In our last article we have seen the glimpse of some of the best archaelogical buildings of Maharashtra. These archival monuments like Karla Caves, Churchgate, Janjira Fort and Aga Khan Palace will draw you back to the bygone ages of this vibrant state.
Maharashtra has witnessed innumerable historical changes since ages. It has remained evidence to the ups and downs of various dynasties as well as their renowned rulers. From the tribal community of Nags, Munds and Bhils to the age of Shivaji and finally to the present day, historical monuments in Maharashtra has remained a testament to every revolution that went through the state.
Monuments in India are of huge significance to the tourists in the nation as well as round the globe. Not only do they bear archaeological value but have grown up to become a favourite hub of photographers. Various forts, caves, statues and buildings portray the period, architecture and the then society during which it was constructed. Oldest Marathi inscriptions found at Shravanbelgola in Karnataka dates back to 10th century.
Gateway of India, Mumbai
This historical monument was constructed during the British rule in India. This mighty masterpiece overlooks the Arabian Sea. It was raised to welcome King George V and Queen Mary. It has Indo-Saracenic style, combining both Hindu and Muslim architecture, which is also considered to be one of the routes to access India. Built of yellow basalt, it has huge halls on both the sides which can accommodate 600 people.
Ellora Caves, Ellora
It is one of the most important archaeological and historical sites of Maharashtra. Constructed by Rashtrakuta dynasty, it is presently a World Heritage site. There are 34 caves (12 Buddhist, 17 Hindu and 5 Jain) which are artistic presentations of rock cut architecture. They were constructed during the reign of Chalukya, Kalachuri and Rashtrakuta dynasties. They were built during 5th -7th century.
Shaniwar Wada, Pune
A palace fort in Pune, Shaniwar Wada was one of the important seat for the Peshwas of Maratha empire. It was ruined and left in a dilapidated condition in 1828 but is presently maintained and attracts tourists from all over the world. The foundation was laid by Peshwa Baji Rao I. It has five gates namely Dilli Darwaza, Mastani Darwaza, Khidki Darwaza, Ganesh Darwaza and Jambhul Darwaza.
Town Hall, Mumbai
The Town Hall also known as Tondal is where the Asiatic Society of Mumbai is located. It was founded by Sir James Mackintosh and was constructed in 1830. It is one of the heritage structures which has Greek and Roman architectural styles. Eight Doric columns in the portico gives it a mighty stature. There are 30 steps which lead to the hall. It is one of the significant forts in South Mumbai.
Ajanta Caves, Ajanta
Housing 300 rock-cut Buddhist caves, this historical monument in Maharashtra dates back to 2nd Century BC. The paintings and sculptures are some of the finest specimen of Indian art form. Narrating Buddhist religious fables, they mostly depict Jataka tales. It is now a part of World Heritage site under UNESCO. It is situated near Jalgaon which is easily accessible from Aurangabad.
Bibi ka Maqbara, Aurangabad
The maqbara or mausoleum was constructed by Aurangzeb in memory of his first wife. It was built in 17th century and resembles Taj Mahal to the extreme. The tomb though magnificent well expresses the grand architecture of the Mughals being reduced to some simple forms. Marble for its construction was brought from Jaipur. It has a charbagh layout. It also houses a mosque in the western direction.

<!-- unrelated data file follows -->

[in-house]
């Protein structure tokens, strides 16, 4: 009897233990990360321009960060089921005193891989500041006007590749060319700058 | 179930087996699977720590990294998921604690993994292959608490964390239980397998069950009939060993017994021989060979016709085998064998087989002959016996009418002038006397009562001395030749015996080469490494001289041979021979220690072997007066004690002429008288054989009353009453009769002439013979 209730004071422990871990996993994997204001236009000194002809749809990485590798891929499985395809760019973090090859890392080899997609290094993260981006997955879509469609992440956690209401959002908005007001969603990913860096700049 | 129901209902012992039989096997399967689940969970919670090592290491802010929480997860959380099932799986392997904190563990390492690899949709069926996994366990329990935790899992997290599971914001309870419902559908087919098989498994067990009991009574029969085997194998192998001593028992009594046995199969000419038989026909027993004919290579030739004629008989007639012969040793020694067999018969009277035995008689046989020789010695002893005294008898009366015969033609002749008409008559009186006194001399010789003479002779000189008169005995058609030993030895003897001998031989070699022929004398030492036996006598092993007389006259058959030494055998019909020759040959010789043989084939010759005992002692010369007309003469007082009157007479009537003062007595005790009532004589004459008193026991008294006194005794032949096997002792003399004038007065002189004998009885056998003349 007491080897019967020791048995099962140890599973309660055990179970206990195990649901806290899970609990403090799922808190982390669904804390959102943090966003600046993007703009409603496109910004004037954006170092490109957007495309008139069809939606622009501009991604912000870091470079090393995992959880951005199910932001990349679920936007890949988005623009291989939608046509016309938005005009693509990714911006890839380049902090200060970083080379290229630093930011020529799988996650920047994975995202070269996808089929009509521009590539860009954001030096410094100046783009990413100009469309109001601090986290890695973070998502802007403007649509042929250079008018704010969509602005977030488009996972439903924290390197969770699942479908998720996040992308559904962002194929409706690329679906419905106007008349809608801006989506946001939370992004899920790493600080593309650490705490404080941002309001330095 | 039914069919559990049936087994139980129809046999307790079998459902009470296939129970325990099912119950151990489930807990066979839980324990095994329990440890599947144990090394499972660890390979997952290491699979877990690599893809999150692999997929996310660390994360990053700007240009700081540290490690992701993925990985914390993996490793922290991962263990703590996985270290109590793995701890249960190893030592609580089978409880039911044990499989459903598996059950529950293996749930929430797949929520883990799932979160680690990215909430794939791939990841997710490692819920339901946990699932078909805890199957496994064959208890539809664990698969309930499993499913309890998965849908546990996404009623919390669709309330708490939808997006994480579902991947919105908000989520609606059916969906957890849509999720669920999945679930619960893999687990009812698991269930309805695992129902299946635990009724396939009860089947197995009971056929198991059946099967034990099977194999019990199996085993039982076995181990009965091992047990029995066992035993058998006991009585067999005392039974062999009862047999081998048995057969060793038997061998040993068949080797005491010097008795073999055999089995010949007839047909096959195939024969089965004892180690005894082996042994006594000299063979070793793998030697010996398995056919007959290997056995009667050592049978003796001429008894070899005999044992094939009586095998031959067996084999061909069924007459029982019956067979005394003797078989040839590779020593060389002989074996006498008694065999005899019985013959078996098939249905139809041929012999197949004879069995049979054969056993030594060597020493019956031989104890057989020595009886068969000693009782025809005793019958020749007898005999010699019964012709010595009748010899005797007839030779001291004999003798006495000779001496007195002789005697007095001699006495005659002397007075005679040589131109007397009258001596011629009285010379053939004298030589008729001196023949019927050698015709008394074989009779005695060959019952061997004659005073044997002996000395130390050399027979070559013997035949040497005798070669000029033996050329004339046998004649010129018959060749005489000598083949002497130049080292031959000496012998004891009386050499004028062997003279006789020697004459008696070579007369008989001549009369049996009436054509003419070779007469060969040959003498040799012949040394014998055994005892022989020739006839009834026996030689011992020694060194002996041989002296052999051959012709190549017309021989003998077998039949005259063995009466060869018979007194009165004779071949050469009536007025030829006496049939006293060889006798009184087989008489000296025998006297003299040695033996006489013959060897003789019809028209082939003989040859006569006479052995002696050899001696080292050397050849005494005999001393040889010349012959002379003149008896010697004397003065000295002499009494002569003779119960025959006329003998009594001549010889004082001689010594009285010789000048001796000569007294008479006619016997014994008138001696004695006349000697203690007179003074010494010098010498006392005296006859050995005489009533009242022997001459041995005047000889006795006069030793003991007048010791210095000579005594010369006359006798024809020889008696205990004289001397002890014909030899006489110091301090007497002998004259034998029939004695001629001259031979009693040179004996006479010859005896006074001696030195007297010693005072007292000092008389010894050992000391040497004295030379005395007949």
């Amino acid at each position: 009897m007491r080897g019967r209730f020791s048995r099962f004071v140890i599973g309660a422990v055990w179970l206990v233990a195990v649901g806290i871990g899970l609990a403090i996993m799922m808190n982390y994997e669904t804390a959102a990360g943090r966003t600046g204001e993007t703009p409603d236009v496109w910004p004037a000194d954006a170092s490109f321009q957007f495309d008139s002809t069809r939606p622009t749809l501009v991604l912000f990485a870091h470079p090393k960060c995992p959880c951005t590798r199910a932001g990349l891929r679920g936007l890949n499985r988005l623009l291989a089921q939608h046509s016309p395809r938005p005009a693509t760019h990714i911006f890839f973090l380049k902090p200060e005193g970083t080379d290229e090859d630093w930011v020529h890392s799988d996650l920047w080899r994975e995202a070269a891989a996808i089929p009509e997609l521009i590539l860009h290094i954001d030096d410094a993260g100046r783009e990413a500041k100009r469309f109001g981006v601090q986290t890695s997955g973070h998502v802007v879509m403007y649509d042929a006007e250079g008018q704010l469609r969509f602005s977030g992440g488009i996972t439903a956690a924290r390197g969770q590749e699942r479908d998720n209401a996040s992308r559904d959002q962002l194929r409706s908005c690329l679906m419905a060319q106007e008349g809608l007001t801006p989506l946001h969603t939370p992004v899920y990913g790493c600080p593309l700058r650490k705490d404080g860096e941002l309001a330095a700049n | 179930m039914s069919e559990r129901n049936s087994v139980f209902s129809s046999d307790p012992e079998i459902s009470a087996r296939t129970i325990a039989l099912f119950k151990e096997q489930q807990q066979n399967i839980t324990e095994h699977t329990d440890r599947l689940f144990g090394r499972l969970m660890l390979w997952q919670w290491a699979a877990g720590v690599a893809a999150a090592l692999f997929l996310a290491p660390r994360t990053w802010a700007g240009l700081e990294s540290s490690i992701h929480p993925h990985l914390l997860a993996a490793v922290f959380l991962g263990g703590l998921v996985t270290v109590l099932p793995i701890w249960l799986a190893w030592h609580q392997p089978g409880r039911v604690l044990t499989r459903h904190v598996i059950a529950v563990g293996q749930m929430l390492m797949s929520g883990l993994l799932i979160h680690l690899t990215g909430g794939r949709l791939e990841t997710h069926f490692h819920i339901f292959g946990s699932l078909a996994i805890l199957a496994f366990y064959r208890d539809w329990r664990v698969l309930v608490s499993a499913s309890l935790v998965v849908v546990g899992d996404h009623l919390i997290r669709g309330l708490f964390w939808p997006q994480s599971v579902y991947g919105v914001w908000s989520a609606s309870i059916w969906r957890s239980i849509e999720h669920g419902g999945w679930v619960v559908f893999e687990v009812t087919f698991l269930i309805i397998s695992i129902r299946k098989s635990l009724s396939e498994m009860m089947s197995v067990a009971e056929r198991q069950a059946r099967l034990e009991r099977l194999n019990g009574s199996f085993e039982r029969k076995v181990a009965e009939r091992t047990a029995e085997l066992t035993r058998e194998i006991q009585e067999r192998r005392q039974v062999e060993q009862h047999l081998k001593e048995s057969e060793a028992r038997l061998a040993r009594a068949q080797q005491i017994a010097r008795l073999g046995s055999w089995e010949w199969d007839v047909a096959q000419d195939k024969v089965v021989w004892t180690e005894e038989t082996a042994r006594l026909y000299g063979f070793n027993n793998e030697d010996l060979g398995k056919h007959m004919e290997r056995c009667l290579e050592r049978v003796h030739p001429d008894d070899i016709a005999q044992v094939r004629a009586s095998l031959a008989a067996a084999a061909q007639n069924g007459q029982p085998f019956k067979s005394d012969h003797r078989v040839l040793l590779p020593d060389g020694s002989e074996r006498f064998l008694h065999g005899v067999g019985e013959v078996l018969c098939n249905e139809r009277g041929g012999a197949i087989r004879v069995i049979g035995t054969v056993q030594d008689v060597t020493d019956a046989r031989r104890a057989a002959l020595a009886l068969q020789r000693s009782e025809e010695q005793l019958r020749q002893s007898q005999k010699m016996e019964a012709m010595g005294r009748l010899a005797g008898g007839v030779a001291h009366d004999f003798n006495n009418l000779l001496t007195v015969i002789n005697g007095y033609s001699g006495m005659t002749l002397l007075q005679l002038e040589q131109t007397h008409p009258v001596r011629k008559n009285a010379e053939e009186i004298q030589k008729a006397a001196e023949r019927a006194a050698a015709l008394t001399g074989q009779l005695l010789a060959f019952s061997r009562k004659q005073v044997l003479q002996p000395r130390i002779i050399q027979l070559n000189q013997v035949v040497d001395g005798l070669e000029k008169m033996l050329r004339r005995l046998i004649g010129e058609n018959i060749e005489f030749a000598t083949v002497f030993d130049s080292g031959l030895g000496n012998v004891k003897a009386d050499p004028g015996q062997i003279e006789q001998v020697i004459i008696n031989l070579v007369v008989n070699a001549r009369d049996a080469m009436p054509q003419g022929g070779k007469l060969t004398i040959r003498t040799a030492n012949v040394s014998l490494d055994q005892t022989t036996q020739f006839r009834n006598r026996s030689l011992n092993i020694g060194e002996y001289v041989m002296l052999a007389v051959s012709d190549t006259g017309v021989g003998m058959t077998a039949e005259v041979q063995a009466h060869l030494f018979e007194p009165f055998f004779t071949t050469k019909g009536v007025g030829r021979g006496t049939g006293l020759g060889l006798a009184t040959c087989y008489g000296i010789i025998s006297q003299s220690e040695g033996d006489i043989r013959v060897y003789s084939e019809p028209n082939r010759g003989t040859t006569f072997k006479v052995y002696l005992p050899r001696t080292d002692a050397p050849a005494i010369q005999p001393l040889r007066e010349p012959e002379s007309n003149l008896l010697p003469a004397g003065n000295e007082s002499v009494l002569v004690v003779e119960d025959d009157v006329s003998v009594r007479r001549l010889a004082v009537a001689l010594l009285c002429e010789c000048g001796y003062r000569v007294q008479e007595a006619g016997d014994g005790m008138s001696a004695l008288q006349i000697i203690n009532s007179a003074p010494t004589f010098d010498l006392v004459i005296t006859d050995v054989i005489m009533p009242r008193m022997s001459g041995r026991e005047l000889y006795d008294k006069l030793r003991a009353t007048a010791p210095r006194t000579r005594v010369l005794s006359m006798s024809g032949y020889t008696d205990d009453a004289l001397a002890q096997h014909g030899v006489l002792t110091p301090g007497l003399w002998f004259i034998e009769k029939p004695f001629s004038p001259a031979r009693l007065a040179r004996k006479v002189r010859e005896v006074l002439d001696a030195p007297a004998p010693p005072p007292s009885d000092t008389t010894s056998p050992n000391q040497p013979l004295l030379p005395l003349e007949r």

Chhatrapati Shivaji Terminus, Mumbai
Also known as Victoria Terminus, it is not only a historic station but is considered is a UNESCO World Heritage site. This monument in Maharashtra has the architecture of Victorian Italianate Gothic Revival. It also resembles traditional Mughal buildings. It was constructed in 1887 to celebrate the Golden Jubilee of Queen Victoria. It was renamed to pay a tribute to the brave founder of Maratha Empire.
Pandavleni Caves, Nashik
Pandavleni Caves comprises of 24 caves which dates back to 3rd century BC. They are dedicated to Hinayana Buddhist sect. The caves are dominantly Viharas while 18th cave is Chaitya. These caves are also sought as trekking spots. Amazing sculptures and inscriptions within the caves narrate the bygone history. Steps are carved out to trek easily to the caves.
Daulatabad Fort, Daulatabad
Daulatabad is a fort city of Maharashtra that dates back to 14th century. It was once the capital of Tughlaq dynasty reigned by Muhammad bin Tughlaq and was annexed into the Delhi Sultanate. It is also known as hill fortress of Devagiri which stands with all might and strength. This impregnable fort was a part of various empire like the Mughals, the Marathas, the Peshwas and lastly the Nizams.
Kanheri Caves, Borivali
They are set of 109 rock- cut monuments situated in Borivali. Amidst lush greenery of Sanjay Gandhi National Park, the caves are located. They are dedicated to Buddhist culture. They date back to 1st century BC. Most of the caves are viharas which were supposedly helpful for living, studying, and meditating. It was an important university under the reign of Kushanas and Maurayan empire.
Rajabai Clock Tower, Mumbai
Situated within the campus of University of Mumbai, this clock tower stands upright at a height of 280 ft. It resembles the Big Ben of London. The architecture of this monument has an amalgamation of Gothic and Venetian styles. Kurla stone has been used for the construction. It also possesses a stained glass window. The clock chimes a particular tune every fifteen minutes which varied to sixteen different tunes during the British Raj.